Betsan Llwyd: Tribute to Siôn Eirian

June 9, 2020 by

 

Very recently we lost one of our foremost literary talents, one who’s star will continue to shine as brightly as the first time he came to our attention. Siôn Eirian was the youngest ever winner of a Bardic Crown at the National Eisteddfod; he wrote the first ‘urban’ novel in the Welsh language; played an instrumental rôle in establishing the Welsh branch of the Writers’ Guild of Great Britain; wrote countless scripts for film and TV, in Welsh and in English; was a generous supporter of many charities and was one of the main sponsors of Pontypridd Rugby Club.

This first time I saw Siôn was on stage in a school pantomime which he himself had written — me in my first year, he a 6th former — and as a frisson of tension rippled through the hall I became aware, even then, that this charismatic personality liked to push boundaries.

He continued to do this throughout his career, but not just for the sake of it — he was passionate about opening his audiences’ eyes to all sorts of themes, possibilities and conversations. He was one of the first dramatists to write in Welsh about prostitution and homosexuality for instance, and though he worked across all media, I believe theatre to be the one he enjoyed most, as this is where he was most free to have his own voice heard.

When I was appointed Artistic Director of Theatr Bara Caws our own career-journey began in earnest, and what an enriching, fascinating, joyful journey it has been.

 

The cast of Yfory

 

The cast of Garw

 

Siôn Eirian

 

In 2014 we staged Garw which told the story of an ex-miner from the Amman Valley living in Thatcher’s Britain and trying to come to terms with the rapidly changing landscape in which he finds himself. Then in 2016 we staged Yfory – focusing on imaginary assembly members offering a new vision for the future of the nation, and arguably the most relevant piece of political theatre to come out of Wales in recent years. Both plays won numerous awards and audiences flocked to see them. We were due to stage the third in his ‘political trilogy,’ Fienna, later this year, where he looked further afield, to the continent, and the myriad races co-existing in Europe, but due to the pandemic we had to postpone the tour. When I contacted Siôn to relay the message he understood completely and insisted that we were to produce the last play we commissioned from him, Byd Dan Eira, before Fienna, as he’d written this particular piece to mark the 40th anniversary of the establishing of Greenham Common Peace Camp in 1981 by a group of women from South Wales. We will try our best to fulfil his wishes.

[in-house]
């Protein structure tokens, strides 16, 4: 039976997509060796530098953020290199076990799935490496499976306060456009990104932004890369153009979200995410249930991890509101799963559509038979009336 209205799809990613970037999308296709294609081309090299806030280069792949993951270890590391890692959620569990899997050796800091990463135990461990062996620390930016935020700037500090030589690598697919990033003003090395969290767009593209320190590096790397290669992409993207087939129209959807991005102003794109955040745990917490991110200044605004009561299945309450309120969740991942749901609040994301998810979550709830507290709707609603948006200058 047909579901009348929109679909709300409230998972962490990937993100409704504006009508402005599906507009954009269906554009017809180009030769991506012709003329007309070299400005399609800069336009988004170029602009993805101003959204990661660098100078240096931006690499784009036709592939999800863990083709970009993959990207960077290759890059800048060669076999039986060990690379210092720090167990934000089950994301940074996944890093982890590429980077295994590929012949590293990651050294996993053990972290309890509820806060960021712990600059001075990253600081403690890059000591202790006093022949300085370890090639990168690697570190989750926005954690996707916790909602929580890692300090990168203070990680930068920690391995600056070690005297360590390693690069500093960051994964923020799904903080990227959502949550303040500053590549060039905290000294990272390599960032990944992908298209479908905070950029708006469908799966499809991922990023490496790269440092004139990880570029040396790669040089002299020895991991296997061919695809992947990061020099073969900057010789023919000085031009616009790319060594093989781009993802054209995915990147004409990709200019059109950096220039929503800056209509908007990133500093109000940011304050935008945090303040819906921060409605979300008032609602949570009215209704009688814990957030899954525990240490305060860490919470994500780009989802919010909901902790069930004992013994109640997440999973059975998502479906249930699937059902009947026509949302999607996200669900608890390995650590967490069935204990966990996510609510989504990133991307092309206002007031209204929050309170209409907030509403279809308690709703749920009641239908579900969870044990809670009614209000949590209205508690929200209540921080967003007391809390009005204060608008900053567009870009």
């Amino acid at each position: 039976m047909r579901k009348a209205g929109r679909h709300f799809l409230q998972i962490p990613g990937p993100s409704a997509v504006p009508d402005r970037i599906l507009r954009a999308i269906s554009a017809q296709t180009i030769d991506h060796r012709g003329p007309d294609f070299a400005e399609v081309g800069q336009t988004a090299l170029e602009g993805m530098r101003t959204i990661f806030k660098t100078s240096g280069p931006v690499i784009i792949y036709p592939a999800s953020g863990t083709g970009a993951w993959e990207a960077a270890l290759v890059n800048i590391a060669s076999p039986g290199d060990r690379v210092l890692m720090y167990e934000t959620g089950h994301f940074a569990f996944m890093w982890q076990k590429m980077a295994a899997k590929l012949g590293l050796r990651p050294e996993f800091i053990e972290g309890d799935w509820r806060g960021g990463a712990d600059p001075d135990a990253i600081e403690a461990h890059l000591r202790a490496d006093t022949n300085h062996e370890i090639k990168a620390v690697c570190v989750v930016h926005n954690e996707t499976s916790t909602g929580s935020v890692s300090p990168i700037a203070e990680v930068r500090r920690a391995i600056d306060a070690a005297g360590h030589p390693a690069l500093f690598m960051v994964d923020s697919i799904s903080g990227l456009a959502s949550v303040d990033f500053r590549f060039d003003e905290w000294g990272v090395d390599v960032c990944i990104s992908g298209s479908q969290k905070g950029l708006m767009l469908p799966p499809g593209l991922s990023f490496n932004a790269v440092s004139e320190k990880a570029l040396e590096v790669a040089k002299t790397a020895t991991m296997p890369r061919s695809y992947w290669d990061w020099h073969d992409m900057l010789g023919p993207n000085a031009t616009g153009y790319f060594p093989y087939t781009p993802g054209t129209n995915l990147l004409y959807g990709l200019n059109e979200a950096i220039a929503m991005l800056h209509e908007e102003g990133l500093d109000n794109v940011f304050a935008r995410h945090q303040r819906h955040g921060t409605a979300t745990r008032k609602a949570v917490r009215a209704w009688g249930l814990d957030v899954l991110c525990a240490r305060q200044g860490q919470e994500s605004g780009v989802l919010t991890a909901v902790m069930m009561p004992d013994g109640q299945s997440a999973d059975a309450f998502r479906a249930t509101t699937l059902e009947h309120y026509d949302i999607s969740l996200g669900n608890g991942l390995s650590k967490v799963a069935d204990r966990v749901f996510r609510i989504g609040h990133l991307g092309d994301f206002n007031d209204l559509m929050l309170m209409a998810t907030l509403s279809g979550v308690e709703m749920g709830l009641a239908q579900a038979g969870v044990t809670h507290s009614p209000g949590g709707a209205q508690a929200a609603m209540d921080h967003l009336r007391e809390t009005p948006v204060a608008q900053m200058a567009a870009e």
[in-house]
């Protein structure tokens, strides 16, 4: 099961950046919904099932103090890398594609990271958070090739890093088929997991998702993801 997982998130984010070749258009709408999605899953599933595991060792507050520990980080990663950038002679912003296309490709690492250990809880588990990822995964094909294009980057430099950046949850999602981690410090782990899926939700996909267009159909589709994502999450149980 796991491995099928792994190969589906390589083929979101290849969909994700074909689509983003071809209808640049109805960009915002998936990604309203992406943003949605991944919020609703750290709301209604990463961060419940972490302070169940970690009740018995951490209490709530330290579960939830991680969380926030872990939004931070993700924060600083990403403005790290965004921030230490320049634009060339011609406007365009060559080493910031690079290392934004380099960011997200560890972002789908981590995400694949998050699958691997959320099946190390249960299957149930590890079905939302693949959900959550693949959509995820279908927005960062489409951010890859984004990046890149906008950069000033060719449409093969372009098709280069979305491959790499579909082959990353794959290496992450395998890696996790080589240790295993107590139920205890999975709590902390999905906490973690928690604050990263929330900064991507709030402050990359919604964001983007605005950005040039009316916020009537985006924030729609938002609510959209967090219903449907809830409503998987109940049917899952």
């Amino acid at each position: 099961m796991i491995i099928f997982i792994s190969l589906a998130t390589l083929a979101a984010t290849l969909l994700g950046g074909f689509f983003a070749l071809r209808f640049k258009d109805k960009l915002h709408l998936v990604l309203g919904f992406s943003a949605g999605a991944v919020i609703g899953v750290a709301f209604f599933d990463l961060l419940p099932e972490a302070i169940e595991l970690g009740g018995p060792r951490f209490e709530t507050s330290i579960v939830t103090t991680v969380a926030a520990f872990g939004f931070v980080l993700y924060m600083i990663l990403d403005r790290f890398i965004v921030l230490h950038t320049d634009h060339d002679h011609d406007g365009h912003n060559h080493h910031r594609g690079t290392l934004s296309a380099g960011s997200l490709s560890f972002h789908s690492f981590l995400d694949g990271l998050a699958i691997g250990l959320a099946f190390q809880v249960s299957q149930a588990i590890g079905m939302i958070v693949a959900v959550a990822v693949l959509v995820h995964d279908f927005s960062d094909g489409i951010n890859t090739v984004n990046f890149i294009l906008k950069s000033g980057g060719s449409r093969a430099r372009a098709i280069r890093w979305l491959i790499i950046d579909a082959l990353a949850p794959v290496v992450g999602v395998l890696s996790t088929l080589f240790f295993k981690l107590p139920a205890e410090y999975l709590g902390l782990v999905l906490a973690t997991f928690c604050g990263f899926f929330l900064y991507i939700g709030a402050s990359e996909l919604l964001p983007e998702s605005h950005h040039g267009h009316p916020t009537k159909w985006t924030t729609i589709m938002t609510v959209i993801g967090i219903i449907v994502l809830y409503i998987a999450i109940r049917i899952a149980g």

But his true genius as a writer lay not only in the massive intellect, philosophy, and passionate discourse typical of his work, but in the very tangible humanity he succeeded to imbue in each and every character, to ensure that the story was always kept real. Every member of the company — actors, technicians, designers, admin — found him a joy to work with, always supportive, informative, kind and generous, and from the myriad tributes paid to him, everyone whose path he crossed seem to agree.

I am not the only one who will miss his company, his conversation, his knowledge, his guidance, and his witty irreverence – and I will keep our e-mail threads for posterity!

Our thoughts and condolences go to his brother Guto, and to Erica, his wife and best-friend of 45 years.

Hwyl fawr gyfaill.

 

 

Main image: Siôn Eirian being recognised for excellence at the Wales Theatre Awards

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